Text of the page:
With special regard to the herein illustrated operator assembly 46, however, it will be appreciated that the knob spindle 51 extends through the door opening 41 and has the two door knobs 47 and 48 fixed to and mounted over its outer ends in known manner. The mounting screws 52 likewise extend through the inside knob rose and opening 41, each to threadingly engage an opposing one of the mounting bosses 53 which project from the inside face of the exterior knob rose 50 (see FIG. 10) per conventional practice.
With regard to the specific locking means shown, the illustrated mechanism includes the slide plate 54 having guide slots 56, 56 riding over spaced guide posts or rivets 57, 57 projecting inwardly from the inside of knob rose 49. Slide plate 54 is formed with a central open portion 58 communicating with the lower edge of the plate and having an upwardly extending, elongated channel portion 59 which is operatively aligned over a central semicylindrical section of the knob spindle 51 when the latter is rotated to its neutral operating position as shown in FIG. 2. Upon downward sliding movement of plate 54, the channel portion 59 embraces the neutral positioned knob spindle 51 to effectively prevent its rotational movement, thereby locking the same in its neutral position. This effectively arrests and rotatably locks the operating spindle and door knobs and resultantly prevents manual actuation of the associated bolt assembly 45. This locked or arrested condition of the knob spindle is depicted in each of the drawing FIGS. 10-12 for purposes of illustrating force imposed operation of the bolt assembly 45 according to this invention. It is to be understood, of course, that under normal conditions, rotational movements of this knob spindle 51 serve to manually operate latch bolt assembly 45 moving the latch bolt between latching and unlatching positions. Return of the knob spindle to its FIG. 2 neutral position is effected by return spring means (not shown), but conventionally associated with the operator means.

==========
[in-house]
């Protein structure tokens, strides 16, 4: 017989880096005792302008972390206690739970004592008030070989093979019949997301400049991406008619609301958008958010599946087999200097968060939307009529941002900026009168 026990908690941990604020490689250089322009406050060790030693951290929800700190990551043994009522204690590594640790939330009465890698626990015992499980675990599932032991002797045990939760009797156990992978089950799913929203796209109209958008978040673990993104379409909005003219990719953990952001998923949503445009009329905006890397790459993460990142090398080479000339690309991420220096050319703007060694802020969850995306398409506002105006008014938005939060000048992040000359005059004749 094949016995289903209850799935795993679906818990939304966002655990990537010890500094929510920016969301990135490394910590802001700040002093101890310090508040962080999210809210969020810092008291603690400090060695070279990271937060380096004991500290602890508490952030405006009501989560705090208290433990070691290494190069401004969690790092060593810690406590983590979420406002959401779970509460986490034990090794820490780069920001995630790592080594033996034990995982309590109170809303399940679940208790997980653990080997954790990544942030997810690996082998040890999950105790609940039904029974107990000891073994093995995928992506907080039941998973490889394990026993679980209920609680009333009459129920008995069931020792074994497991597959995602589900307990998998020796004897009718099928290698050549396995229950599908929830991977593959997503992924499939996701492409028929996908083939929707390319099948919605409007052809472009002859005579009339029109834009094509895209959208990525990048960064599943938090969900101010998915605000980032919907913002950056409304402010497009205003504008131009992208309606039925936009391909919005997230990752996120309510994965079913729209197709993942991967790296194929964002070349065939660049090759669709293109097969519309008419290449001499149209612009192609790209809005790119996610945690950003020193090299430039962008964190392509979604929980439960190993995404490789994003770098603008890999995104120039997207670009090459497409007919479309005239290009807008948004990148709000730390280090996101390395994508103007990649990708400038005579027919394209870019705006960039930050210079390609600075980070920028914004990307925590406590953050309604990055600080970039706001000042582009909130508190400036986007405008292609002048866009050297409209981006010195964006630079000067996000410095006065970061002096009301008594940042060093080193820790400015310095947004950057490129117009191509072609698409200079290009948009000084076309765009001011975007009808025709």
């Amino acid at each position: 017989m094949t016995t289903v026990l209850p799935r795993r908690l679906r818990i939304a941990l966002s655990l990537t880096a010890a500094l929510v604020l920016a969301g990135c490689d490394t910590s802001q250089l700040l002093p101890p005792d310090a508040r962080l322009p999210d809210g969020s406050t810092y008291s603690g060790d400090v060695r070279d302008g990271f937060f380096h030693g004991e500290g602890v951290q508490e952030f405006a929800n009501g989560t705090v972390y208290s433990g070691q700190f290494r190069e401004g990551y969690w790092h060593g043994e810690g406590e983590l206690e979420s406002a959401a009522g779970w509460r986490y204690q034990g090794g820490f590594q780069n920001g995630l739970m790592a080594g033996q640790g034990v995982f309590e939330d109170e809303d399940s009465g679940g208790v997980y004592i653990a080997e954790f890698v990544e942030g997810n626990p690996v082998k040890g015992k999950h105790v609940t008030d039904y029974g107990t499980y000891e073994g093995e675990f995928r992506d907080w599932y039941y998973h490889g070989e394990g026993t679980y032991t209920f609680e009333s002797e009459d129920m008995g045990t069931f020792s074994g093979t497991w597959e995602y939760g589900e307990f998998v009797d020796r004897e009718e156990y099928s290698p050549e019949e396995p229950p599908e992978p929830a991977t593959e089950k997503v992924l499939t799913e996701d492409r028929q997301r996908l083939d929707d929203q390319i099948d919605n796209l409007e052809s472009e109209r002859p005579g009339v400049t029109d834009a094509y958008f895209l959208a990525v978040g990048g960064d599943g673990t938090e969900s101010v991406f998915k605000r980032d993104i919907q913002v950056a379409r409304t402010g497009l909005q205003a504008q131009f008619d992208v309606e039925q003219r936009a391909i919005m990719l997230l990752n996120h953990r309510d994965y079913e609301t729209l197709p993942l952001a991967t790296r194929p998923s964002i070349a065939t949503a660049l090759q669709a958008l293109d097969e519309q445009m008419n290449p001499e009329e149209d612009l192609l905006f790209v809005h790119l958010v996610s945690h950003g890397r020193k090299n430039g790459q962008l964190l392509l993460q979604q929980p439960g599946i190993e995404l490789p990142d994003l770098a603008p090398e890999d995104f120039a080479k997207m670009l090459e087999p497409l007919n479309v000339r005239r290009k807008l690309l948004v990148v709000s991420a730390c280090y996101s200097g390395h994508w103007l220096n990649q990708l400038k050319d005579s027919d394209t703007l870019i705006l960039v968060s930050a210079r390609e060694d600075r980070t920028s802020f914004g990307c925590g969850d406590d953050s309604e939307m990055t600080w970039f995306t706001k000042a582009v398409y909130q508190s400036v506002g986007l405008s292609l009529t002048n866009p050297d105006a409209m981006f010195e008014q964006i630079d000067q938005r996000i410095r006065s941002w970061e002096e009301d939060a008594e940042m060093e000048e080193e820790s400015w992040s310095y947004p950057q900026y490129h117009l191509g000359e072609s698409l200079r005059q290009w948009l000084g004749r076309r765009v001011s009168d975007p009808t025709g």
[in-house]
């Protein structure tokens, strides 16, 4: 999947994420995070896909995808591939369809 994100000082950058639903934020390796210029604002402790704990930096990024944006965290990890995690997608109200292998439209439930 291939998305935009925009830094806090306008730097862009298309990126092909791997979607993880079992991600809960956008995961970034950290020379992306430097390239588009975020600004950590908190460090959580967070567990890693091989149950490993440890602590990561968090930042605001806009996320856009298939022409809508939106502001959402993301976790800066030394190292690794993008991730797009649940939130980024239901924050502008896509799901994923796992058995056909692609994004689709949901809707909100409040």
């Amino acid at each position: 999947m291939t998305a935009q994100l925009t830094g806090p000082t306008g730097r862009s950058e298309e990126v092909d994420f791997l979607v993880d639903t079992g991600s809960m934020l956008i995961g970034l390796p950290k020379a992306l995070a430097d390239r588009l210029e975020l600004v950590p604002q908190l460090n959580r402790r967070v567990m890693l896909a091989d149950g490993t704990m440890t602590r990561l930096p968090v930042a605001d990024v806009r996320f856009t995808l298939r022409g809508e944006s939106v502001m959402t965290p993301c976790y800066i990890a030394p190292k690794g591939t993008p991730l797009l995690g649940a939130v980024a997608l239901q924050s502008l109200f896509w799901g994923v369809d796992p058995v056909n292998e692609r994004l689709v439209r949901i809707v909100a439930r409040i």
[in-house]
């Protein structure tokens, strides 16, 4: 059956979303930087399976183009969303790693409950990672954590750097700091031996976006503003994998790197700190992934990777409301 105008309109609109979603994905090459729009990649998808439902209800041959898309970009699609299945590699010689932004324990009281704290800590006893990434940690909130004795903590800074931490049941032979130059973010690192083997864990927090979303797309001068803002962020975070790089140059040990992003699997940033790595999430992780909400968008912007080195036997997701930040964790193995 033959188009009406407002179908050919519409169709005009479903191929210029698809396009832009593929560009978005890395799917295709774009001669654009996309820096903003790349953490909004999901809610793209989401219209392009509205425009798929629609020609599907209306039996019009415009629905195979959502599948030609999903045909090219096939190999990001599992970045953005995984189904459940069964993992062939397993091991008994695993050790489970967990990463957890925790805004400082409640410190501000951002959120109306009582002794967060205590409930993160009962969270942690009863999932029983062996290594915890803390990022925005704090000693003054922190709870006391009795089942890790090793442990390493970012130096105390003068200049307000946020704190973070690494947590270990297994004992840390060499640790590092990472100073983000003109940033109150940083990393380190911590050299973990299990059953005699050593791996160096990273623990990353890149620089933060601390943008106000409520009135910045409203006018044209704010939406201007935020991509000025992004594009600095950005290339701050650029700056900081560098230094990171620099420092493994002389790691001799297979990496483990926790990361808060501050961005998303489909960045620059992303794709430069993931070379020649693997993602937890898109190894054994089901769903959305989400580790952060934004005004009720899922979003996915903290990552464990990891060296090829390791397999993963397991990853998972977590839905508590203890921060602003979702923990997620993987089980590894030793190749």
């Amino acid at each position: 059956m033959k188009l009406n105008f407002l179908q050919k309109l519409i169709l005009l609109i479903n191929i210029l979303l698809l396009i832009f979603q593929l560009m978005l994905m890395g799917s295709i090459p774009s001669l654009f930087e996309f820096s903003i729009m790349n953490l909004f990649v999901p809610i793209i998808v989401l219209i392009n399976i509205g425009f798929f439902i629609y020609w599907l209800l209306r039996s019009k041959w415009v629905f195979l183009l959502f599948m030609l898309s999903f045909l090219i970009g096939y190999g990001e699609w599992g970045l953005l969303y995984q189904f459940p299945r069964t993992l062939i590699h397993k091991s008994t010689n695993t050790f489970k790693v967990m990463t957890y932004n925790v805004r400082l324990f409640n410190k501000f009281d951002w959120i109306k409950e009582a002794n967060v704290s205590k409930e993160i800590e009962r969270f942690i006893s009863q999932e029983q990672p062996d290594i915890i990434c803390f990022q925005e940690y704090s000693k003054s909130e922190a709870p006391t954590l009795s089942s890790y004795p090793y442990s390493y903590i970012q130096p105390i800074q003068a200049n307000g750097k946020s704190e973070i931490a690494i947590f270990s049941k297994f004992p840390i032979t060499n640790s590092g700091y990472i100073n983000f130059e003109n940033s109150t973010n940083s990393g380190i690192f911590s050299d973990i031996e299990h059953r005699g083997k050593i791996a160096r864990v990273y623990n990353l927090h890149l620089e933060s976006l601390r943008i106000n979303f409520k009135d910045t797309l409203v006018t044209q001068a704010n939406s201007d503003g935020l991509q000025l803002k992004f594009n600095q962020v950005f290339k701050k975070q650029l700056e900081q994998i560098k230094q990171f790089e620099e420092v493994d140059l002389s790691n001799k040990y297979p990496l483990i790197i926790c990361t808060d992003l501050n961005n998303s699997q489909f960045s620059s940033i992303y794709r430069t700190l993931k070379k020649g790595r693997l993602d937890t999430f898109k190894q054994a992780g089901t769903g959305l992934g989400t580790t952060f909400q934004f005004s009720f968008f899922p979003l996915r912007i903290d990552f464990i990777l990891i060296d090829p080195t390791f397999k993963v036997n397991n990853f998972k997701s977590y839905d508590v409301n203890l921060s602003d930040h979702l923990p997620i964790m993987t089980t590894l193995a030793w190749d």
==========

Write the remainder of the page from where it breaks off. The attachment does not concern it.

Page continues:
Turning now to the features of the latch bolt assembly 45 as illustrated in FIGS. 3-12 of the drawings, in general such may be considered as comprising two major subassemblies, namely a plunger housing and yoke assembly 60, shown in FIG. 4, and a plunger assembly 61, illustrated in FIG. 6. These two subassemblies are cooperatively interfitted with the plunger assembly 61 mounted for coaxial sliding movement within the housing and yoke assembly 60. Assembled relationship of the two subassemblies is maintained by a face plate 62 fixed over the open end of the housing assembly 60, as best illustrated in FIG. 3 of the drawing.
In more specific detail, assembly 60 is formed with a cylindrical tubular housing 64 having an outside diameter acceptable in the transverse bore 42 extending inwardly of the door edge 43. Preferably housing 64 is formed integrally, as by a drawing operation, with a rectangular shaped planar mounting flange portion 65 having spaced mounting screw openings 66 therein. From FIG. 4 it will be noted that the cylindrical housing 64 confines an internal cylindrical chamber 67 open at one end and extending centrally inwardly of the flange portion 65, with the spaced screw openings 66 aligned along the central lengthwise axis of the flange portion (see FIG. 5). The opposite or inner end of housing 64 is partially closed by radially inwardly extending symmetrical end wall portions 68, 68 (see FIGS. 5 and 10) which are separated by a central and generally rectangular shaped opening 69 receptive of the yoke member 70 in assembly. (See FIG. 5).